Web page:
Jim Webb and Russ Feingold on Afghanistan
by Bernie Quigley
- for The Hill on 8/31/09
Directly after the invasion of Iraq I attended an anti-war rally in Montpelier, Vermont. But I knew any efforts then would be useless because the invasion brought out the same anti-war crowd that had been waiting for this moment since Vietnam. And when I was told at a party for Wes Clark by one of his state administrators in his run here for President that the enthusiasm she felt for Clark was “ . . . just like the George McGovern days,” I knew our plight was hopeless.
A few of us brought a new approach, claiming a states rights defense against Dick Cheney, which seems to be catching on now in other areas.
It didn’t need to be like that. There were disciplined, discriminate and outspoken voices, strong enough to build a new, focused movement on: Wes Clark’s, Jim Webb’s, Russ Feingold’s, Robert C. Byrd’s, Gary Hart’s. Some had been there before, some not. The venerable senator from West Virginia, Robert C. Byrd, was a solitary voice in the Senate and his vote against Iraq was a pure pilgrim’s progress. He had voted for the Tonkin Gulf Resolution as a young man. He knew better than to vote for this one.
But most in the Senate – Joe Biden, Hillary Clinton, John Kerry included - voted for the invasion. They should today be held accountable. They waited for the moment to yield; for the moment when enthusiasm for the war in the heartland, a naturally occurring vengeance in response to the tragedies of 9/11, began to flag to turn the tide on the president. But it was this weakness of character and tragically expedient political maneuvering which enabled Bush, Cheney, Rove and company in the first place. Liberal appeasement was tantamount to Cheney strength. It was the Bush administration’s primary tool of war. They knew they could depend on it.
This past week on The News Hour, Jim Webb, who just returned from Burma where he had conversations with the reclusive leader, General Than Shwe, and Nobel Peace Prize-winner Aung San Suu Kyi, was asked about the war in Afghanistan by Margaret Warner. Did Webb, a decorated Vietnam veteran, see any comparisons with Vietnam? Entirely different situations, he said, but he felt the Afghanistan incursion had even less of a planned future.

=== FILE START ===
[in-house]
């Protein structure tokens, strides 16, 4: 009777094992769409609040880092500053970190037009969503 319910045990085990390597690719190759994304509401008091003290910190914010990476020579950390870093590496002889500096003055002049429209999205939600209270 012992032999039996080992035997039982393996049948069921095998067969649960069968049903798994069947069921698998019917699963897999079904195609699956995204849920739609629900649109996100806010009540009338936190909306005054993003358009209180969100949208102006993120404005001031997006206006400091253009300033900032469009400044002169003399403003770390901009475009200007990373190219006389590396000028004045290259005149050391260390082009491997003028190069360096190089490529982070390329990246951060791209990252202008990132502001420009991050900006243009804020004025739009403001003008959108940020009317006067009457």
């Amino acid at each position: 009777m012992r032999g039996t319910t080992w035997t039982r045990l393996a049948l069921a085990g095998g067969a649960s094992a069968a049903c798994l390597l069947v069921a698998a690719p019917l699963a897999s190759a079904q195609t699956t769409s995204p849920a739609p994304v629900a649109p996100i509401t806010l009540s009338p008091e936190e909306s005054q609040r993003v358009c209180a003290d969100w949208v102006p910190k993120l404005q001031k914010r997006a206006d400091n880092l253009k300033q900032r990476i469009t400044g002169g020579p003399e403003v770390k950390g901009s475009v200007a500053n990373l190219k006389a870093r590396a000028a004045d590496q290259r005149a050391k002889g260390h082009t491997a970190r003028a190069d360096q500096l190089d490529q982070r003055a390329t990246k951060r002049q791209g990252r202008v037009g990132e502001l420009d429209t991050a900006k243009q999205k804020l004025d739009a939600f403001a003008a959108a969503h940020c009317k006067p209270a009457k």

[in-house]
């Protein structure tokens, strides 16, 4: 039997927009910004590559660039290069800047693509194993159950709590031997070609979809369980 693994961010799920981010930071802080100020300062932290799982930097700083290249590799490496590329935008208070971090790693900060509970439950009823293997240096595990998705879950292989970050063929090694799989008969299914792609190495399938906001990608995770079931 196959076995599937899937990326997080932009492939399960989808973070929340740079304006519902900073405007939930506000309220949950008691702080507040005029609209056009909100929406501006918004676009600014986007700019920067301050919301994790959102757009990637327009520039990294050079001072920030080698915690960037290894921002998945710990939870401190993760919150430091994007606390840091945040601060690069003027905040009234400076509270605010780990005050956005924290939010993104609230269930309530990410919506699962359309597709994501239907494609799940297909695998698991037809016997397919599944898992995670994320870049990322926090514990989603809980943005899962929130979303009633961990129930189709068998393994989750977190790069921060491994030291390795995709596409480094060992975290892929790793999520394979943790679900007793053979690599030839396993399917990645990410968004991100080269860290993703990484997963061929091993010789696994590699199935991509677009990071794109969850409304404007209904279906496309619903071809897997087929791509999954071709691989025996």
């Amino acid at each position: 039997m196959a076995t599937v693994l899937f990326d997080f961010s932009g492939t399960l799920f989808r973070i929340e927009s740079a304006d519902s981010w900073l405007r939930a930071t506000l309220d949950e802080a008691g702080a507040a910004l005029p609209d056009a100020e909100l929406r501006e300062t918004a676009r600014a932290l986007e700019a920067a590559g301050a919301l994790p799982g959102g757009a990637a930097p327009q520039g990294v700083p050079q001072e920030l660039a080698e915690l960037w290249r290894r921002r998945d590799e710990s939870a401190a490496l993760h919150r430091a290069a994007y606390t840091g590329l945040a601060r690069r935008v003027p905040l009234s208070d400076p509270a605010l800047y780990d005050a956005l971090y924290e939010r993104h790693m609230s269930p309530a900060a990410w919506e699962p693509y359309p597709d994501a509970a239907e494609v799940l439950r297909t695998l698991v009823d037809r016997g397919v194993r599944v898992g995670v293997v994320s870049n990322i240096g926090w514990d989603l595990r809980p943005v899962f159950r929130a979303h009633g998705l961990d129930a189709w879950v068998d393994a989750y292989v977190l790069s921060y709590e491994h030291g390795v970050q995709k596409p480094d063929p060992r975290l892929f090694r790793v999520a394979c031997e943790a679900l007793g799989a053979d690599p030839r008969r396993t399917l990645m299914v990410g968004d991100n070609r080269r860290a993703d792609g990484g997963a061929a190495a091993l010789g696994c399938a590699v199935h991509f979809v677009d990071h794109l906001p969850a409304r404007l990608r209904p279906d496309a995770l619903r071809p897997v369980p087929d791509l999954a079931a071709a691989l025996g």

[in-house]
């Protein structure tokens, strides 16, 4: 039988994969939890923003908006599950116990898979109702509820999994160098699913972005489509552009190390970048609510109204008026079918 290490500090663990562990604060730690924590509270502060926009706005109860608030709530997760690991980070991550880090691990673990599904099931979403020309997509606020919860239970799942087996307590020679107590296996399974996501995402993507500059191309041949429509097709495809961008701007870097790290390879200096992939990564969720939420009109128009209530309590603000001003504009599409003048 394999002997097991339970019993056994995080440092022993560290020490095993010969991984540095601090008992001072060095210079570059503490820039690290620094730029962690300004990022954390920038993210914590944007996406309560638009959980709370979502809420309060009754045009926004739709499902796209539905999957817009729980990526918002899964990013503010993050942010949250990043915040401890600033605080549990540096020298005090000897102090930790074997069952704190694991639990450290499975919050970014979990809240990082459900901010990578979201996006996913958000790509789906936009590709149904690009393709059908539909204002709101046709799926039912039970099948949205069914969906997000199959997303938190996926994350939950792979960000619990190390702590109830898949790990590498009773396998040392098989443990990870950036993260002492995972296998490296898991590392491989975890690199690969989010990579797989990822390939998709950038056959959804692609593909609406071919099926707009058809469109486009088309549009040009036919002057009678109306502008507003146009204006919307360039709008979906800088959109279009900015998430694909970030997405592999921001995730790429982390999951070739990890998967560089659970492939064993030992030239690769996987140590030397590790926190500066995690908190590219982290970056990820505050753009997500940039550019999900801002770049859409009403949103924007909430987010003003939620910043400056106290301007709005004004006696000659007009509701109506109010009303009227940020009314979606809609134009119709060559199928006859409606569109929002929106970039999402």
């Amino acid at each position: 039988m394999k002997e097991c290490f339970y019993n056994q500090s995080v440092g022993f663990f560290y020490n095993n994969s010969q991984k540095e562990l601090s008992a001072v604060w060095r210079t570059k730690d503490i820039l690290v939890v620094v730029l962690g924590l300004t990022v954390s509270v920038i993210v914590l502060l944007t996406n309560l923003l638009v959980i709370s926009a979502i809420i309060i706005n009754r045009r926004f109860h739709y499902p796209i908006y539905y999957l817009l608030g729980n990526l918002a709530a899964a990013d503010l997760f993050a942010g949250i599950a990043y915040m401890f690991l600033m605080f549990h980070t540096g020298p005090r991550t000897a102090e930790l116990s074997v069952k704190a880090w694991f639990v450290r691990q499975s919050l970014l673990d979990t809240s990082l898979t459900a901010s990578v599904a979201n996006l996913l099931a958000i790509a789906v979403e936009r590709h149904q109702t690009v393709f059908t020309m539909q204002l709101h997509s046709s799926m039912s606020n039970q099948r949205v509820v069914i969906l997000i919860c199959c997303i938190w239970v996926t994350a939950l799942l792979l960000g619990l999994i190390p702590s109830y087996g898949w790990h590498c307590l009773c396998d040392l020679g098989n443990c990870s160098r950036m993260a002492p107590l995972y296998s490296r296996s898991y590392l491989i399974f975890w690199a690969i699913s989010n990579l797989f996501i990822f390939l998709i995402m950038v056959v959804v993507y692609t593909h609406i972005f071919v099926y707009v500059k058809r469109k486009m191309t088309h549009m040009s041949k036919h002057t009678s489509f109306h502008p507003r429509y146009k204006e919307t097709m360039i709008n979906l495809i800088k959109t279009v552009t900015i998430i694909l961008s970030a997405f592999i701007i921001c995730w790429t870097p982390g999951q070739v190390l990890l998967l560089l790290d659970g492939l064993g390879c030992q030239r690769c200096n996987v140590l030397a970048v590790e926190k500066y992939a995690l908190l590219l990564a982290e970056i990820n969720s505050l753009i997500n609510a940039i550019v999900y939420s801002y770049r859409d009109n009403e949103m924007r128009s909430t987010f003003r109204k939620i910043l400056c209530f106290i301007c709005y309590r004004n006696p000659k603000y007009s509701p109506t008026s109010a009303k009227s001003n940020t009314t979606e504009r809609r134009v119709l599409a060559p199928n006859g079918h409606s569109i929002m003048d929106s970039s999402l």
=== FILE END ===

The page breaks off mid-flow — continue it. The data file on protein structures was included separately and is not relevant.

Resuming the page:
“The challenge in both,” he said, “is to clearly articulate your strategy so that you will have an end point that you are working toward. Quite frankly, I see that as less visible in Afghanistan than I did during the Vietnam War.”
This week Russ Feingold, the senator from Wisconsin, also spoke up as August, 2009, becomes the deadliest month for U.S. troops.
“I am saddened by reports that for the second consecutive month, we’ve seen a record number of deaths of U.S. troops in Afghanistan,” he said. “This grim milestone comes ahead of a potential request for even more troops to be sent to Afghanistan. The current troop increase in Afghanistan could push members of the Taliban and other militants into Pakistan, further destabilizing a nuclear power. After nearly eight years in Afghanistan, we continue to risk further loss of American lives and increased resentment among the Afghan people – all without a clearly focused mission. It is time we discuss a flexible timetable for withdrawing our forces from Afghanistan, along with a clear public strategy for achieving our counterterrorism and regional stability goals.”
Obama’s first error was in rewarding those – Biden and Clinton in particular – who failed the first leadership test of the Iraq vote and took the path of expediency at that time. He should follow the moral compasses now of Webb and Feingold as they go against the general direction of their own party leadership. He should have in the first place. They should now be cultivated as party leaders because they were brave when they needed to be brave and not a year or so later when the winds changed.